Tuned in smack dab in the middle of a very gory, bloody scene – and was hooked. Although considered a “slasher film”, Freddy Krueger (played by Robert Englund) is so much more horrifying than the villians of Friday the 13th and Halloween. He’s a serial killer who’s a ghost (dream demon) inhabiting your dream world where whatever he inflicts upon you happens for real. Including your death. (How messed-up is that?) Krueger has become an iconic figure with his fire-scarred face, slouchy hat, torn red-and-black sweater, and metal-clawed glove.
Written and directed by Wes Craven (A Nightmare on Elm Street 3: Dream Warriors) the film also stars Heather Langenkamp, John Saxon, and Johnny Depp (Sleepy Hollow) in his film debut.
“Critics today praise the film’s ability to transgress ‘the boundaries between the imaginary and real’, toying with audience perceptions” (Wikipedia)
A Nightmare on Elm Street 3: Dream Warriors
Based on his characters from A Nightmare on Elm Street, Wes Craven also penned the screenplay. Along with returning actors Robert Englund, Heather Langenkamp and John Saxon, Patricia Arquette, Larry (Lawrence) Fishburne, and Craig Wasson star. Zsa Zsa Gabor has a cameo.
Angelo Badalamenti composed the score, with heavy metal band Dokken writing/performing it’s theme song, “Dream Warriors”.

Up until 1990, A Nightmare on Elm Street 3: Dream Warriors was banned in Queensland, Australia due to its drug references.

Director Tim Burton (Sleepy Hollow, Batman Returns, Frankenweenie) and composer Danny Elfman (Batman Returns, Sleepy Hollow, Nightbreed, Frankenweenie, 2010s The Wolf Man) team-up for this wild-ride about ghostly spirits, the after-life, and a smarmy “freeland Bio-Exorcist” named Betelgueuse (played to the hilt by Michael Keaton). Burton employed stop motion, replacement animation, prosthetic makeup, puppetry, and blue screen for the special effects. The film won a 1989 Academy Award for Best Makeup.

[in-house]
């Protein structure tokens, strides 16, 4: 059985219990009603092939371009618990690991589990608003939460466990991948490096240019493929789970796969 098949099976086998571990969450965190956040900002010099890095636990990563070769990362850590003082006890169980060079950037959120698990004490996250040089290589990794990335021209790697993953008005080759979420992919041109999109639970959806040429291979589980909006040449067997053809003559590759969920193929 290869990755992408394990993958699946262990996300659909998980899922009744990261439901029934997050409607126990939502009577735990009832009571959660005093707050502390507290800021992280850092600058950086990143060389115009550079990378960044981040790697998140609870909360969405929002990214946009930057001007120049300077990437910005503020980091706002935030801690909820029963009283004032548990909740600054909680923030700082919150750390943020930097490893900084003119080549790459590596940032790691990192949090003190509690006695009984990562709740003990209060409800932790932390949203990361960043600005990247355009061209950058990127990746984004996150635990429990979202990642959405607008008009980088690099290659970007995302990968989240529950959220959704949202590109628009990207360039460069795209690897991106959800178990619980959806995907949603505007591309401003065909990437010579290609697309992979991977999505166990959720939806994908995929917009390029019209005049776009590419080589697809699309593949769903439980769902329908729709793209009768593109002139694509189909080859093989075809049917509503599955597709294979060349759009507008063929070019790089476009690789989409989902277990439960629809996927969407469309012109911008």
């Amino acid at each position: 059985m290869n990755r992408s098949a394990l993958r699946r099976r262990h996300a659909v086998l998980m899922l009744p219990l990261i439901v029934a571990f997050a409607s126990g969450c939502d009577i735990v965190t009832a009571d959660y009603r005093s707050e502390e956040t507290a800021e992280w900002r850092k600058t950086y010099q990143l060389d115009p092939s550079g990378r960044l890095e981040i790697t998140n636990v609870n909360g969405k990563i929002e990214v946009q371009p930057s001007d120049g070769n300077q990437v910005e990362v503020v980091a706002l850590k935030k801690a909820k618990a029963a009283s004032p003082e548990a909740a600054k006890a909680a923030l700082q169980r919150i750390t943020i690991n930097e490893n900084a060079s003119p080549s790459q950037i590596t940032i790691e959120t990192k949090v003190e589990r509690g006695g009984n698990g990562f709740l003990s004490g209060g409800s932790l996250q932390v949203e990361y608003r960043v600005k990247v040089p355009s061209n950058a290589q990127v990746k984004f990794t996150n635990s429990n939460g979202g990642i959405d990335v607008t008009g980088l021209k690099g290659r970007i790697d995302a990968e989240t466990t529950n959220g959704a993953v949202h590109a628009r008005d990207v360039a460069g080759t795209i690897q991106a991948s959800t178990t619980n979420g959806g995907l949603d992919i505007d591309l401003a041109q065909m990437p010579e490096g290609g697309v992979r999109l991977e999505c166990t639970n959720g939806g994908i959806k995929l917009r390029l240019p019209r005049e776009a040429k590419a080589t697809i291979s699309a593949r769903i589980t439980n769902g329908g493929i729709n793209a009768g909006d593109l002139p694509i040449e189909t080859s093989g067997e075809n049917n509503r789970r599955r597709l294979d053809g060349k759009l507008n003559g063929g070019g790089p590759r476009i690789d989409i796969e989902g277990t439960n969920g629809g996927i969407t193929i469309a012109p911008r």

My favorite scene was the dinner party during which Harry Belafonte’s “Banana Boat Song” played. (Hilarious.) Another Belafonte song was used during the closing credits:  “Jump in the Line (Shake, Senora)”.
Starring Keaton (Batman Returns), Catherine O’Hara, Jeffrey Jones (Sleepy Hollow, Ravenous, The Devil’s Advocate), Winona Ryder (Alien Resurrection, Bram Stoker’s Dracula, Frankenweenie), Alec Balwin, Geena Davis (The Fly), and Sylvia Sidney – with cameos by Robert Goulet and Dick Cavett.
Chopper Chicks in Zombie Town
An all-female motorcycle gang (the Cycle Sluts) ride into a town inhabited by an evil scientist-turned-mortician, who (with the aid of his dwarf assistant) has been killing local townspeople and turning them into zombies to use as “cheap labor” at an underground radioactive mine.

Former MTV VJ Martha Quinn stars as one of the Cycle Sluts.
Fright Night
Director Tom Holland envisioned a tale fashioned after “The Boy Who Cried Wolf” – or in this case, Who Cried Vampire. The effects/makeup are worth seeing – especially Amanda Bearse‘s transformation into a voluptuous vampire.
Cast:  William Ragsdale as Charley Brewster, Chris Sarandon (The Sentinel) as the vampire Jerry Dandrige, Roddy McDowall as vampire hunter Peter Vincent (who name is an amalgamation of Peter Cushing and Vincent Price), and Bearse as Brewster’s girlfriend, Amy Peterson.